Stoke_Street.jpg Stoke Street sign (2011). Mike Gooch. Word on the street image collection.

Data compiled by a Taranaki roading engineer, declare Stoke as a place name from Devonshire.

There are so many villages in England with Stoke as part of the name.  For instance, the Stoke in Nelson is reportedly named for the village Stoke-by-Nayland in Suffolk. That name was bestowed by William Songer, an early Nelson settler and personal assistant to Captain Wakefield of the New Zealand Company. This is the Stoke that gives its name to a family of fine beers brewed by the McCashins.

Sumner has a Stoke Street, as does Newtown in Wellington. Many children of Wellington were born at Nurse Ramsbotham's in Stoke Street.

The New Plymouth Stoke Street, on the other hand, is said to derive from a village in Devon. This Stoke, not far from the sea, is the site of the parish church dedicated to Saint Nectan. The church predates the Norman invasion and is a landmark visible from land and sea. In a story reminiscent of "Nearly Headless Nick" of Hogwarts, St. Nectan was set upon by robbers and beheaded. At this insult the saint picked up his head and carried it to Stoke. Placing the head on the ground, the saint was gratified to see water spring from the ground.  The story must be true, because it is repeated about St Kenelm's Well in Gloucestershire.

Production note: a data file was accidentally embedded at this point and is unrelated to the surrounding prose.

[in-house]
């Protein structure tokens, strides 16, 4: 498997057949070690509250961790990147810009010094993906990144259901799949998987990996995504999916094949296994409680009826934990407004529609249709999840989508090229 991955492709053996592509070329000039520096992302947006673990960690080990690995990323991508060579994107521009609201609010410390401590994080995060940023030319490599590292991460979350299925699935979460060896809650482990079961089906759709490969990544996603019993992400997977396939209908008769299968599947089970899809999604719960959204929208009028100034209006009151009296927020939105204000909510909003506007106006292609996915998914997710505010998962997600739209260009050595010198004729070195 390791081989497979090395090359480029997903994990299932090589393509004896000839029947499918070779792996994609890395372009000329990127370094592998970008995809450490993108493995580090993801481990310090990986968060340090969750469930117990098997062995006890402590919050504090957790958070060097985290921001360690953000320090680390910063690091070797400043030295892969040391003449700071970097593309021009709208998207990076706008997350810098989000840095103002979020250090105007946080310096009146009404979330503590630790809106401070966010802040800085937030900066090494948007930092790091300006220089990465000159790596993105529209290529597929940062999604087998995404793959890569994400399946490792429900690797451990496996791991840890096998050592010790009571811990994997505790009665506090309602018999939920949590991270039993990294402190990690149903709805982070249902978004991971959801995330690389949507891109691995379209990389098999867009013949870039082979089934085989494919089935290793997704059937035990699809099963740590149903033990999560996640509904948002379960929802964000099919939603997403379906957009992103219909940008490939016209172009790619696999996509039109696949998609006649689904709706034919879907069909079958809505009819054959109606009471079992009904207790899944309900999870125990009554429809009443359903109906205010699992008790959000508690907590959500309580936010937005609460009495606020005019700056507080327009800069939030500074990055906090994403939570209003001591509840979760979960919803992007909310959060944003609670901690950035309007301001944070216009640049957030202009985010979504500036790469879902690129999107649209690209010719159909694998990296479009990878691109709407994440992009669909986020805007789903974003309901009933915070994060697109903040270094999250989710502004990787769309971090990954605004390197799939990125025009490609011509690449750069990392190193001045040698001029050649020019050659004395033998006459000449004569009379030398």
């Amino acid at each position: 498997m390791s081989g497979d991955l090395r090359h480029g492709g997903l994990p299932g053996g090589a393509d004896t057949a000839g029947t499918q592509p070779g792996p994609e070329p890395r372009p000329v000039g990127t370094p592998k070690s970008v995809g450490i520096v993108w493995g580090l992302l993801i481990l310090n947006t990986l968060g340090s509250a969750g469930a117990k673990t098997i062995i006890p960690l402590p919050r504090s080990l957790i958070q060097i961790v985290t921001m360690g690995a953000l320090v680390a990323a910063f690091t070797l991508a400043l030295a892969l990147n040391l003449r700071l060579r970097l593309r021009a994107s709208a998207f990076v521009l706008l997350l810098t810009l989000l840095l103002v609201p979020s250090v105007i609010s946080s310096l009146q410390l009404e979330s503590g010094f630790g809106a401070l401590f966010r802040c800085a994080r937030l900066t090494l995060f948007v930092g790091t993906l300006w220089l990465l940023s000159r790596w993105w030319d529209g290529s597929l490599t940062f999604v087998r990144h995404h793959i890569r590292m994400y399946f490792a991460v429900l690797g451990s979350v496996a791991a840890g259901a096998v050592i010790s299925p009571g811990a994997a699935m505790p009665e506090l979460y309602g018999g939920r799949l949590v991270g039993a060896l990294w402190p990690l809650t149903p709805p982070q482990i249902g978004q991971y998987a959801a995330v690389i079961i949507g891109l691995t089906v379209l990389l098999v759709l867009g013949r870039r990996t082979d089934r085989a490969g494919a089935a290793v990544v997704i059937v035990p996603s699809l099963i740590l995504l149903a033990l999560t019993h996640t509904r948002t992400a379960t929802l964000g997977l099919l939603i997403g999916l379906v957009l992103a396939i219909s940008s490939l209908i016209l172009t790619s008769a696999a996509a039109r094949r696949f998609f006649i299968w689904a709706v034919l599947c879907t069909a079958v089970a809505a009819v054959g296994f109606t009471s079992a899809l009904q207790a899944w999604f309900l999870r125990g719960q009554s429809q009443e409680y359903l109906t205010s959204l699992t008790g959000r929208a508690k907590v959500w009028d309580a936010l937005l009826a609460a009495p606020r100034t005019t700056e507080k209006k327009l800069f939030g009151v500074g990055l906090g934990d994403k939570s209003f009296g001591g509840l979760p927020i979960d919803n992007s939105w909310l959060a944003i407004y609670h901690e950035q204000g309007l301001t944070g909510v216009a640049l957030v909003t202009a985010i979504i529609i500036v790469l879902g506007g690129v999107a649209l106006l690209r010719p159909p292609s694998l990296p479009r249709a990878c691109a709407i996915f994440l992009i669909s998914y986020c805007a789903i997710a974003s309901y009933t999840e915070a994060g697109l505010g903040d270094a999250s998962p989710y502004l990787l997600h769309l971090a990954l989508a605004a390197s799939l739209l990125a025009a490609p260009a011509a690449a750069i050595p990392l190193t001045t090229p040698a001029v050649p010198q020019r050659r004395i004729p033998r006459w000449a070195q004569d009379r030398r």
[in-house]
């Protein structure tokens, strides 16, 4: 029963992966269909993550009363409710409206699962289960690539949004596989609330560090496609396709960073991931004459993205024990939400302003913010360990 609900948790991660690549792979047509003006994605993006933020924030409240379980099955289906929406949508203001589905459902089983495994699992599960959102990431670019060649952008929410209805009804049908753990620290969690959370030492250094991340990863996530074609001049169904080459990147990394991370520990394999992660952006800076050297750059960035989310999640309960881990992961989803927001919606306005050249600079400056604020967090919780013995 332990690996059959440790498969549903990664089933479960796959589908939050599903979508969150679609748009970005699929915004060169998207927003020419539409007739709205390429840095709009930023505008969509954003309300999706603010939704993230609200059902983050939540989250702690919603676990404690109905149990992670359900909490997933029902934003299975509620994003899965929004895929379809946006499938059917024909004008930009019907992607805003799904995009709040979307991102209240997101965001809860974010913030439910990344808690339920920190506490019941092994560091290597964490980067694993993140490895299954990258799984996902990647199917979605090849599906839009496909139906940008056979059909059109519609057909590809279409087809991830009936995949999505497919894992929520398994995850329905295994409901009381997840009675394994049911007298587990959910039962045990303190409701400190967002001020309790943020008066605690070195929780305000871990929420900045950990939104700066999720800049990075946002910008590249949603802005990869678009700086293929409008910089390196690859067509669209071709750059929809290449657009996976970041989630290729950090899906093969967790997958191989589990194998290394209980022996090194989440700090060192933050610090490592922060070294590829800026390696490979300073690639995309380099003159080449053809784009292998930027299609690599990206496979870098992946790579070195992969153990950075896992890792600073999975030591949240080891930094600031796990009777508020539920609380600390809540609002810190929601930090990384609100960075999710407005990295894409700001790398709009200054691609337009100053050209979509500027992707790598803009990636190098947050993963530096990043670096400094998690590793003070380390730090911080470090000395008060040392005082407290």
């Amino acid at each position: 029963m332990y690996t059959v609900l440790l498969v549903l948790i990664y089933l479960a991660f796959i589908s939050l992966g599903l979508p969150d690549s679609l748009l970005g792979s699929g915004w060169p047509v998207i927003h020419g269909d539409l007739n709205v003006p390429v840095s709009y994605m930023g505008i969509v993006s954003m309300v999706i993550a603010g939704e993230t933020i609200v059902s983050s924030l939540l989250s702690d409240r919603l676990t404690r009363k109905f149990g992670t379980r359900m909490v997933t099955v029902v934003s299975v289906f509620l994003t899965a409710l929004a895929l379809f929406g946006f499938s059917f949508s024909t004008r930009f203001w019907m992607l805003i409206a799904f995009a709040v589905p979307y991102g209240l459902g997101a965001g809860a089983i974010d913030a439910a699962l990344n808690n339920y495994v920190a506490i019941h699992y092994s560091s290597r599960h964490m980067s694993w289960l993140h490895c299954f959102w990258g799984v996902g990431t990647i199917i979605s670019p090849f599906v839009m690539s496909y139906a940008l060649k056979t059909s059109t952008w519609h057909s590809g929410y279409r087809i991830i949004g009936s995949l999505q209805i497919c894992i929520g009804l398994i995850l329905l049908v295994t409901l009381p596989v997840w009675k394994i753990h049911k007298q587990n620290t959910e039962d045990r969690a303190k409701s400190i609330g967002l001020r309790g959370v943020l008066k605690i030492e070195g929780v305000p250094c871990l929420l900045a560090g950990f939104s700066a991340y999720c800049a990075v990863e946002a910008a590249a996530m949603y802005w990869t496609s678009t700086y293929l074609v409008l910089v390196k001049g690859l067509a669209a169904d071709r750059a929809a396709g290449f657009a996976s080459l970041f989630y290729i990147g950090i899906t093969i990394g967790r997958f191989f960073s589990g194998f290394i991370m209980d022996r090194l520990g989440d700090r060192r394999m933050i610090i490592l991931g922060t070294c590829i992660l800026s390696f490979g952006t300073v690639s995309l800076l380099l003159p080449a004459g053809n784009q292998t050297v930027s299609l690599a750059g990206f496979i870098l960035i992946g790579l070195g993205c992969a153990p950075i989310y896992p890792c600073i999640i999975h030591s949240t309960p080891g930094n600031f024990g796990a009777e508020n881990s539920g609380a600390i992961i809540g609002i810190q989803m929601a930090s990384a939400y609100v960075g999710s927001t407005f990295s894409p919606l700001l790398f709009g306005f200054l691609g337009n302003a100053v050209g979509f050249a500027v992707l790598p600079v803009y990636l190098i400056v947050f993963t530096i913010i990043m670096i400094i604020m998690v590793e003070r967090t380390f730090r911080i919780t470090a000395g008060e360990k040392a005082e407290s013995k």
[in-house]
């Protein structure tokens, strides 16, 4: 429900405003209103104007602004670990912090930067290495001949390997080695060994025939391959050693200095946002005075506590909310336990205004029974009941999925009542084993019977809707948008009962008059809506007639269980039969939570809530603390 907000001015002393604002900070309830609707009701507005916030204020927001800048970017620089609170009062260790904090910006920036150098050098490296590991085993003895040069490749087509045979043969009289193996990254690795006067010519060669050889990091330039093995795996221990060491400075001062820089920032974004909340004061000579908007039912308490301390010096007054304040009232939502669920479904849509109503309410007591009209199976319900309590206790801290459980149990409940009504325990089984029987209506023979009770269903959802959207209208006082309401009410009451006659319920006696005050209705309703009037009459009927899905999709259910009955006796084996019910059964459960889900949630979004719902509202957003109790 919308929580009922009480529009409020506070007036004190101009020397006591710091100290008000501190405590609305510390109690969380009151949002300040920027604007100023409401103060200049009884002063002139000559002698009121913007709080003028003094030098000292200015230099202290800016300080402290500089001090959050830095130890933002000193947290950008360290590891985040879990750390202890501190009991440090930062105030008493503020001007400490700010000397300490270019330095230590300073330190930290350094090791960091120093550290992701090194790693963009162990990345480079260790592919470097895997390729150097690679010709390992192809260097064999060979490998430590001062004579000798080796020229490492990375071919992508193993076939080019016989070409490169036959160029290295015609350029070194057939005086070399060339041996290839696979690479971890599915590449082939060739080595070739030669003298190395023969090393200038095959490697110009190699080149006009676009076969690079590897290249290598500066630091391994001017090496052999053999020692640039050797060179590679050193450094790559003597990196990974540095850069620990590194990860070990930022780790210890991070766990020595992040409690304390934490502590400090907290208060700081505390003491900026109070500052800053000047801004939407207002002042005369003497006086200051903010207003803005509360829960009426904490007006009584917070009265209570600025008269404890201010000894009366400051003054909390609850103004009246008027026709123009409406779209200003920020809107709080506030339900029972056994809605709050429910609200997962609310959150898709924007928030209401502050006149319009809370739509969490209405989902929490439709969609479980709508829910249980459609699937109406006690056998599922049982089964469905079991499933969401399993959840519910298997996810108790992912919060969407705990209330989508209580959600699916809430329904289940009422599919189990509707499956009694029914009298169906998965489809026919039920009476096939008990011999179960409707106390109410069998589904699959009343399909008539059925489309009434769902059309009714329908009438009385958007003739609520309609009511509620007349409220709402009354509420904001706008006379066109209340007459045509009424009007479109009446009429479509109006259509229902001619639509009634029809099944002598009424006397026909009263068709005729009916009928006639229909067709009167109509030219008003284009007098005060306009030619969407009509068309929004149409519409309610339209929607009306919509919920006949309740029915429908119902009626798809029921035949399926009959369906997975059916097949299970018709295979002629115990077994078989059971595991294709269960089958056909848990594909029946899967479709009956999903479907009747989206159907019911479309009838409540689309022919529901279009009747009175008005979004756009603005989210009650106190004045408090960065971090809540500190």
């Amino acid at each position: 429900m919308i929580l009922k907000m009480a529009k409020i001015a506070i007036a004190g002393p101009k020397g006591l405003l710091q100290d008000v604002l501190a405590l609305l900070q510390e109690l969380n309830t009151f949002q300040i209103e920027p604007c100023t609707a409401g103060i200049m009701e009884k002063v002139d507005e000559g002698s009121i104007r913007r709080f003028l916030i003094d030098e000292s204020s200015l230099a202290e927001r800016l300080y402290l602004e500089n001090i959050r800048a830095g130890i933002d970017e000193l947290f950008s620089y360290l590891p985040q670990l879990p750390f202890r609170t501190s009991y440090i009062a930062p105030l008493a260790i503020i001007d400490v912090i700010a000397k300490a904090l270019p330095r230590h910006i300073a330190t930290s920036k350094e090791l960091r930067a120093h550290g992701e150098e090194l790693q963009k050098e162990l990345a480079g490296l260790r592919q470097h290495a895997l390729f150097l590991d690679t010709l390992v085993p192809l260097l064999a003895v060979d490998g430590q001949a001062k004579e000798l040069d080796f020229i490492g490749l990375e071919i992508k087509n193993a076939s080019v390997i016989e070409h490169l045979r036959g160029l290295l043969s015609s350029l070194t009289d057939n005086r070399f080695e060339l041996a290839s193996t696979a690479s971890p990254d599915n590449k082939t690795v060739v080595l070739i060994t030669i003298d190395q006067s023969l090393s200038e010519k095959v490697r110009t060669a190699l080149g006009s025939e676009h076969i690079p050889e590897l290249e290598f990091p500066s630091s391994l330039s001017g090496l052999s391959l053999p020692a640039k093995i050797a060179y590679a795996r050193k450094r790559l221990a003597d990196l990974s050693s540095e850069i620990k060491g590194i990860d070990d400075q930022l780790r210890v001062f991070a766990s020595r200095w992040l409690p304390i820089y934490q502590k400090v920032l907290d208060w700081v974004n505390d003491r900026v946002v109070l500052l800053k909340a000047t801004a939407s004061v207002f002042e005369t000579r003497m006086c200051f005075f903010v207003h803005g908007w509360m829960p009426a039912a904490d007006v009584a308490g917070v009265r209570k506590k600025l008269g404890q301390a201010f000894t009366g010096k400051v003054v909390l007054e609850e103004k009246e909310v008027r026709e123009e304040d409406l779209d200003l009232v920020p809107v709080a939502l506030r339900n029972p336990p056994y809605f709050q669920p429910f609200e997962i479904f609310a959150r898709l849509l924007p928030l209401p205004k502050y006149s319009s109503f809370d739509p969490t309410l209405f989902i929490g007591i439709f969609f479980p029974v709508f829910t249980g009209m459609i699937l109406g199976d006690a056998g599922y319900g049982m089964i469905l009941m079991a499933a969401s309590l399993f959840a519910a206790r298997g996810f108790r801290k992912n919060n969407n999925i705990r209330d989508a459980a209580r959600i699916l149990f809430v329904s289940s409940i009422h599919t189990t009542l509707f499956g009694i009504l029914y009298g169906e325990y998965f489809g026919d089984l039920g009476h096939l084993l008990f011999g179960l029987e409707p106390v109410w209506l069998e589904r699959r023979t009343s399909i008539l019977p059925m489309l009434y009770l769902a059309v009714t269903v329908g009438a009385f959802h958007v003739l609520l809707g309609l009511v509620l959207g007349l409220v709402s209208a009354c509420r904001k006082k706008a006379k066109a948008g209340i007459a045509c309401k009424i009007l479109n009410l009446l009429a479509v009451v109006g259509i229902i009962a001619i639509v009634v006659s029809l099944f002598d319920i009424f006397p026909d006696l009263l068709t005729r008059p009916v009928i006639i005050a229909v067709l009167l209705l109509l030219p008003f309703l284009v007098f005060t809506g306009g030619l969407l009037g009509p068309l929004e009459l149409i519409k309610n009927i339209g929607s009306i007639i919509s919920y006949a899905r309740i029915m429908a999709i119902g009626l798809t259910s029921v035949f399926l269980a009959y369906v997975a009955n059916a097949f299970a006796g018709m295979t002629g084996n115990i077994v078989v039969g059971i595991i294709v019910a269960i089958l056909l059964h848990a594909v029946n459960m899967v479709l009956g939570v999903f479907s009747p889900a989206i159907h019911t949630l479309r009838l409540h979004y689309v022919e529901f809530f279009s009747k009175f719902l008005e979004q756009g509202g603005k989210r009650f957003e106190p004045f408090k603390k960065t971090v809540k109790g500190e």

More prosaically, the Taranaki Herald of 6 June 1903 alerted its readers that a subcommittee of the New Plymouth Borough Council would report that the street running from Downe Street to Barrett Street through sections 505 and 528 [would] be named Stoke Street. This planned version of the street didn't quite come to pass. The present Stoke St runs from Wallace Place, crosses Barrett Street and meets Standish Street. It is separated from Downe Street by a lucky surviving oak tree.

Whichever English village is the origin of its name, Stoke Street is a pleasant little street handy to Westown and the centre of town.

This story was originally published in the Taranaki Daily News.

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